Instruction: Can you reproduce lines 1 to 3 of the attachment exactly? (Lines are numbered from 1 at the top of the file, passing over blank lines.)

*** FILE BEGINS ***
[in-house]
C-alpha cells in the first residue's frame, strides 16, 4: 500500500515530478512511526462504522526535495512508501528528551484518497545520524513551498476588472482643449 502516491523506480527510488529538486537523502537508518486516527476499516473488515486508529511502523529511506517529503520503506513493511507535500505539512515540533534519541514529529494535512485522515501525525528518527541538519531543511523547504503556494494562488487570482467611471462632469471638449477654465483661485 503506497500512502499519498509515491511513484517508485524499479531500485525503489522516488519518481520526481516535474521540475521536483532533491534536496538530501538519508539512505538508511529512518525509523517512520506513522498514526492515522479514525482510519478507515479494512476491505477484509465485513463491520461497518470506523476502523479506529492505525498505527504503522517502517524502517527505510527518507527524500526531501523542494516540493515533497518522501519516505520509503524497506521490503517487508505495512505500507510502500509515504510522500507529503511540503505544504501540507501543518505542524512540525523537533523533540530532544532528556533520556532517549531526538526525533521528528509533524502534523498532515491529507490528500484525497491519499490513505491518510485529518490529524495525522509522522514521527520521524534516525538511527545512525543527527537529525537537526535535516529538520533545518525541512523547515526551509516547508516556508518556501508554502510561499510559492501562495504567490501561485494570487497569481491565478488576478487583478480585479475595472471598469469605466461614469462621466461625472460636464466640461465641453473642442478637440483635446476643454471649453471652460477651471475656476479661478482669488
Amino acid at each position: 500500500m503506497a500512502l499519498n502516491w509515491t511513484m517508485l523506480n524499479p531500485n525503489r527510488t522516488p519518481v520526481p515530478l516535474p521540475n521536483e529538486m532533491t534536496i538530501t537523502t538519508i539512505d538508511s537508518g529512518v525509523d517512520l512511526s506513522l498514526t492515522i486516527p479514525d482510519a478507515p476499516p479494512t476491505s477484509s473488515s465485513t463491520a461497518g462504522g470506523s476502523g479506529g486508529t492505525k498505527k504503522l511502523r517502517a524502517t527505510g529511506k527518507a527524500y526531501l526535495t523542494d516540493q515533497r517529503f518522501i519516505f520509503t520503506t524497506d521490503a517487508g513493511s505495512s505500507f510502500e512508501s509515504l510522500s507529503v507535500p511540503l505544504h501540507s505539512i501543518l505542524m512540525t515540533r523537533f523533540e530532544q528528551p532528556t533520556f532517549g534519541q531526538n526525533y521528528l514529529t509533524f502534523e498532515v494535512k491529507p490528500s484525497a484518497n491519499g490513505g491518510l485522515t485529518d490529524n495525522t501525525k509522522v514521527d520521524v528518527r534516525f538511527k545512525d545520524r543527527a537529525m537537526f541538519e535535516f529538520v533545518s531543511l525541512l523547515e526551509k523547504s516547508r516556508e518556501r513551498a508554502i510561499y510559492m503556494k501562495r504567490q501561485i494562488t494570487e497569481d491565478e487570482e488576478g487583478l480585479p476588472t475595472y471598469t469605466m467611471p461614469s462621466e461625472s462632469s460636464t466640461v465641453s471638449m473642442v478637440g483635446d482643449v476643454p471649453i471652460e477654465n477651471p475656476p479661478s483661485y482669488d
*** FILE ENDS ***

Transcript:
[in-house]
C-alpha cells in the first residue's frame, strides 16, 4: 500500500515530478512511526462504522526535495512508501528528551484518497545520524513551498476588472482643449 502516491523506480527510488529538486537523502537508518486516527476499516473488515486508529511502523529511506517529503520503506513493511507535500505539512515540533534519541514529529494535512485522515501525525528518527541538519531543511523547504503556494494562488487570482467611471462632469471638449477654465483661485 503506497500512502499519498509515491511513484517508485524499479531500485525503489522516488519518481520526481516535474521540475521536483532533491534536496538530501538519508539512505538508511529512518525509523517512520506513522498514526492515522479514525482510519478507515479494512476491505477484509465485513463491520461497518470506523476502523479506529492505525498505527504503522517502517524502517527505510527518507527524500526531501523542494516540493515533497518522501519516505520509503524497506521490503517487508505495512505500507510502500509515504510522500507529503511540503505544504501540507501543518505542524512540525523537533523533540530532544532528556533520556532517549531526538526525533521528528509533524502534523498532515491529507490528500484525497491519499490513505491518510485529518490529524495525522509522522514521527520521524534516525538511527545512525543527527537529525537537526535535516529538520533545518525541512523547515526551509516547508516556508518556501508554502510561499510559492501562495504567490501561485494570487497569481491565478488576478487583478480585479475595472471598469469605466461614469462621466461625472460636464466640461465641453473642442478637440483635446476643454471649453471652460477651471475656476479661478482669488
Amino acid at each position: 500500500m503506497a500512502l499519498n502516491w509515491t511513484m517508485l523506480n524499479p531500485n525503489r527510488t522516488p519518481v520526481p515530478l516535474p521540475n521536483e529538486m532533491t534536496i538530501t537523502t538519508i539512505d538508511s537508518g529512518v525509523d517512520l512511526s506513522l498514526t492515522i486516527p479514525d482510519a478507515p476499516p479494512t476491505s477484509s473488515s465485513t463491520a461497518g462504522g470506523s476502523g479506529g486508529t492505525k498505527k504503522l511502523r517502517a524502517t527505510g529511506k527518507a527524500y526531501l526535495t523542494d516540493q515533497r517529503f518522501i519516505f520509503t520503506t524497506d521490503a517487508g513493511s505495512s505500507f510502500e512508501s509515504l510522500s507529503v507535500p511540503l505544504h501540507s505539512i501543518l505542524m512540525t515540533r523537533f523533540e530532544q528528551p532528556t533520556f532517549g534519541q531526538n526525533y521528528l514529529t509533524f502534523e498532515v494535512k491529507p490528500s484525497a484518497n491519499g490513505g491518510l485522515t485529518d490529524n495525522t501525525k509522522v514521527d520521524v528518527r534516525f538511527k545512525d545520524r543527527a537529525m537537526f541538519e535535516f529538520v533545518s531543511l525541512l523547515e526551509k523547504s516547508r516556508e518556501r513551498a508554502i510561499y510559492m503556494k501562495r504567490q501561485i494562488t494570487e497569481d491565478e487570482e488576478g487583478l480585479p476588472t475595472y471598469t469605466m467611471p461614469s462621466e461625472s462632469s460636464t466640461v465641453s471638449m473642442v478637440g483635446d482643449v476643454p471649453i471652460e477654465n477651471p475656476p479661478s483661485y482669488d